When however our silence has arisen from the too feeble resistance of our natural carelessness and indolence, the recollection of many important opportunities of glorifying our Savior, lost beyond recall, may well excite the prayer, "Deliver me from blood-guiltiness, O God; and my tongue shall sing aloud of Your righteousness." Oh! to have the preciousness of souls deeply impressed upon our hearts! Oh! for that compassionate love, that would never suffer us to meet a fellow-sinner without lifting up our hearts to God on his behalf: without making an effort to win his soul to Christ, and manifesting an earnest desire for his salvation! What loss is there to our own souls in these neglected opportunities of blessing the souls of others! For never do we receive richer fruit to ourselves, than in the act or endeavor to communicate to others. The heart becomes enlarged by every practical exercise of Christian love. Yet much simplicity, much unction from above, much tenderness of heart, much wisdom combined with boldness—is needed in our daily conversation, that we may "make manifest the savor of the knowledge of Christ in every place;" and especially, that our very desires to bring sinners to the Gospel may proceed, not from a goading conscience, much less from pride and vainglory; but from the pure source of love to Christ and to our fellow-sinners. For even if we are as "full of matter" as Elihu was, nothing will be said for God—nothing, that will "minister grace to the hearers," unless the influence of the Divine Spirit fills our hearts, as "a well of water, springing up into everlasting life"—a blessing to all around us.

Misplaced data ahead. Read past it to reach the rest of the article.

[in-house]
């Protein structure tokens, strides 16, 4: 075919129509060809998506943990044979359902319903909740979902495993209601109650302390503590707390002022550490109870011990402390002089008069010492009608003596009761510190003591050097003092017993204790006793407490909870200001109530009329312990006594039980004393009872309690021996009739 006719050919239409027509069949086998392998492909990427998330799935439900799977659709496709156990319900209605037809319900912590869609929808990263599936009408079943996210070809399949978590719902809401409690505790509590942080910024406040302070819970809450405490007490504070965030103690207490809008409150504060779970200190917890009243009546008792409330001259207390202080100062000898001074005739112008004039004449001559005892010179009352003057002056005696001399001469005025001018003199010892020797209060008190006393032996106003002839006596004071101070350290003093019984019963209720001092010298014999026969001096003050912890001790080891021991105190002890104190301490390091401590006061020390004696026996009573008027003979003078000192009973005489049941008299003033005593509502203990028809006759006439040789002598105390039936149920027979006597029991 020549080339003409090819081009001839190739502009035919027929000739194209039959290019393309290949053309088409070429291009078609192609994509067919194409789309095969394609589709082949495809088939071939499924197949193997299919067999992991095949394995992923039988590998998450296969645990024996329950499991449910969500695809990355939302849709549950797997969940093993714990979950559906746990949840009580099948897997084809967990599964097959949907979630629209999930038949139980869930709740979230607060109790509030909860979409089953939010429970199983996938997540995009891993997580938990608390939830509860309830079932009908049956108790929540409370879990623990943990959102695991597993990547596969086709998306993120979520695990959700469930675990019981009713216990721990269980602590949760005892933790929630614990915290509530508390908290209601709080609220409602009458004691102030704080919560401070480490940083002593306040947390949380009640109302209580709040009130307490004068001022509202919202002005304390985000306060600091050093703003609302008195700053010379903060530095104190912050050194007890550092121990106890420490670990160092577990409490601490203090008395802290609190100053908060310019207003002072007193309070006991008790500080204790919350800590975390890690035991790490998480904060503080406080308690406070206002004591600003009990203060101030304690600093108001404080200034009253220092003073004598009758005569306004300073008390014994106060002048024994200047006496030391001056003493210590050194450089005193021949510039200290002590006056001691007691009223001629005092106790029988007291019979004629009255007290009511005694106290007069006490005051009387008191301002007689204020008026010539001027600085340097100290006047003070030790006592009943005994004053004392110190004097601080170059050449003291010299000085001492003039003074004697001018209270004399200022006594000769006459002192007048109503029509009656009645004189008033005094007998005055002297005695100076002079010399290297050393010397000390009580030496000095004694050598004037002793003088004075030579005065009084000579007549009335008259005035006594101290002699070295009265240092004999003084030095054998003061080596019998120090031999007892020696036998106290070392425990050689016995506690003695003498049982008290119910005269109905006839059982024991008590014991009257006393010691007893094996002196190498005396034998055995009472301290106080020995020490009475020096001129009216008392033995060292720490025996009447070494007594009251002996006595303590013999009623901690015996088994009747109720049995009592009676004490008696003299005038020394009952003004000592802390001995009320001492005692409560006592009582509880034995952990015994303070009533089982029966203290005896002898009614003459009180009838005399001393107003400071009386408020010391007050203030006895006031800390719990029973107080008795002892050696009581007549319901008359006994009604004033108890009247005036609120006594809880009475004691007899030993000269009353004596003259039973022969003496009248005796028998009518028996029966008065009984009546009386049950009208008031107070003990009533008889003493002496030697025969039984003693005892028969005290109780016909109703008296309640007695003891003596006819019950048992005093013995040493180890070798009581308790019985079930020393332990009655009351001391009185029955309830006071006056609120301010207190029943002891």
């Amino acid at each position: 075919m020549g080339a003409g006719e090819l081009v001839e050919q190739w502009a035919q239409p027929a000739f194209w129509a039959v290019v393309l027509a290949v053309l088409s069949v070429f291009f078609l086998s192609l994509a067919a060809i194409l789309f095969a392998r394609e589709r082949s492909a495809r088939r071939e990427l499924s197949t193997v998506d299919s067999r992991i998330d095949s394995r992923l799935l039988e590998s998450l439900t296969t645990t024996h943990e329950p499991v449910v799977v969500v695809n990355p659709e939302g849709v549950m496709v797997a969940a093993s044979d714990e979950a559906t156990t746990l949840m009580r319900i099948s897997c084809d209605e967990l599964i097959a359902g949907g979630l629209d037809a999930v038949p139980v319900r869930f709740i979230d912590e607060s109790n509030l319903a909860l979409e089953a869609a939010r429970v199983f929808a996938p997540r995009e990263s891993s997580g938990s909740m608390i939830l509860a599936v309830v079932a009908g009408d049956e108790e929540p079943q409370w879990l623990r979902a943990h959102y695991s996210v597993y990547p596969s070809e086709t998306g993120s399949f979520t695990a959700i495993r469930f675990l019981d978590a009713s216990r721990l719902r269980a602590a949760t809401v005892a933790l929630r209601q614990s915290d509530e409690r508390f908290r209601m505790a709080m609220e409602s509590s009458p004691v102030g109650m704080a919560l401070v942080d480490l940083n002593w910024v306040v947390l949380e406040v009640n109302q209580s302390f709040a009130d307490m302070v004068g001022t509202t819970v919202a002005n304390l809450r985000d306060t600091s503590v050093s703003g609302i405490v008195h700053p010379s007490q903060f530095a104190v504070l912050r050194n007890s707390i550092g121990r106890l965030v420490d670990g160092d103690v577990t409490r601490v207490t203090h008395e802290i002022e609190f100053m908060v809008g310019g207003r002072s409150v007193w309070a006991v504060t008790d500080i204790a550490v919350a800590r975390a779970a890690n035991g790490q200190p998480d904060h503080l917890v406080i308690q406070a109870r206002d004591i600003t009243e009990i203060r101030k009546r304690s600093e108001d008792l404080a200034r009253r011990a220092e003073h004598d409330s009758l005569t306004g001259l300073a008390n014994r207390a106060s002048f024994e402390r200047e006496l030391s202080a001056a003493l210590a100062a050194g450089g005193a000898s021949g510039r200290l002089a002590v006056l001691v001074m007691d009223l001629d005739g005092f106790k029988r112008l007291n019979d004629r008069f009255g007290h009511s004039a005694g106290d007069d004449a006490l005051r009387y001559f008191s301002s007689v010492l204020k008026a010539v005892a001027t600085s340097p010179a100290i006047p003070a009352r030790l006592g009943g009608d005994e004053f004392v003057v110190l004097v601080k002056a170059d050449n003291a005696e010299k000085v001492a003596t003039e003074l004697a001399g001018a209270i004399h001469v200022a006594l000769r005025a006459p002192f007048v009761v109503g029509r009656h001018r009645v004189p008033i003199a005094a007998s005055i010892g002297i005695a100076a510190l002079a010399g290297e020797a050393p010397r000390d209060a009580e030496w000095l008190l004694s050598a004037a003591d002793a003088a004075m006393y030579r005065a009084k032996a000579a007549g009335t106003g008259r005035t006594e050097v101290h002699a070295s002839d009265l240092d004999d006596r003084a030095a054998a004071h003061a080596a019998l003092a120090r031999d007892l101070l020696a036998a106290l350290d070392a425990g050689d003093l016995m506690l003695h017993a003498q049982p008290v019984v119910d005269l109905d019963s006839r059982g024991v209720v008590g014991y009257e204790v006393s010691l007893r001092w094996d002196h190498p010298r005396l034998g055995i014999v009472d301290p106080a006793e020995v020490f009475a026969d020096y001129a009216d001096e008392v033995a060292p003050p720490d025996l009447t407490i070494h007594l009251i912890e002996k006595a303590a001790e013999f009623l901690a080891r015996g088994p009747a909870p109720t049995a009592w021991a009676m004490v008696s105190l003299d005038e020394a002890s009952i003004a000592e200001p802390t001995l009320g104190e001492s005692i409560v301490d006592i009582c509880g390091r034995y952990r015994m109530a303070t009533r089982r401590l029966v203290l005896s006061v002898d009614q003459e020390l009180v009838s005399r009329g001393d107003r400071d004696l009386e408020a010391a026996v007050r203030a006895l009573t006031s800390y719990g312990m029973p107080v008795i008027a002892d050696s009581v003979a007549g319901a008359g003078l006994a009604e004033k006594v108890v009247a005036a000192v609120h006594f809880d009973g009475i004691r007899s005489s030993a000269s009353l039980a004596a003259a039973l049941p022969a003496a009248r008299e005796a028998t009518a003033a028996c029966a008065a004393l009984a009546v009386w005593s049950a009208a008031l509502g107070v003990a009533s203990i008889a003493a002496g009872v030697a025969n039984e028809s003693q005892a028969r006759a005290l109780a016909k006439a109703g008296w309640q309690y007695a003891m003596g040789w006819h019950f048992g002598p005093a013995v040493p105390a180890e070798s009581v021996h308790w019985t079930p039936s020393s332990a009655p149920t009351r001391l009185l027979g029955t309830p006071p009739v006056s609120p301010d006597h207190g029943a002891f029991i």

"My tongue shall speak of your word." When he had done singing he began preaching. God's tender mercies are such that they may be either said or sung. When the tongue speaks of God's word it has a most fruitful subject; such speaking will be as a tree of life, whose leaves shall be for the healing of the people. Men will gather together to listen to such talk, and they will treasure it up in their hearts. The worst of us is, that for the most part we are full of our own words, and speak but little of God's word. Oh, that we could come to the same resolve as this godly man, and say henceforth, "My tongue shall speak of your word"! Then should we break through our sinful silence; we should no more be cowardly and halfhearted, but should be true witnesses for Jesus. It is not only of God's works that we are to speak, but of his word. We may extol its truth, its wisdom, its preciousness, its grace, its power; and then we may tell of all it has revealed, all it has promised, all it has commanded, and all it has effected. The subject gives us plenty of sea-room; we may speak on forever: the tale is forever telling, yet untold.
"For all your commandments are righteousness." David appears to have been mainly enamored of the preceptive part of the word of God, and concerning the precept his chief delight lay in its purity and excellence. When a man can speak thus from his heart, his heart is indeed a temple of the Holy Spirit.
He has said aforetime (verse 138), "Your testimonies are righteous," but here he declares that they are righteousness itself. The law of God is not only the standard of right, but it is the essence of righteousness. This the Psalmist affirms of each and every one of the precepts without exception. He felt like Paul—"The law is holy, and the commandment holy, and just, and good." When a man has so high an opinion of God's commandments, it is little wonder that his lips should be ready to extol the ever-glorious One.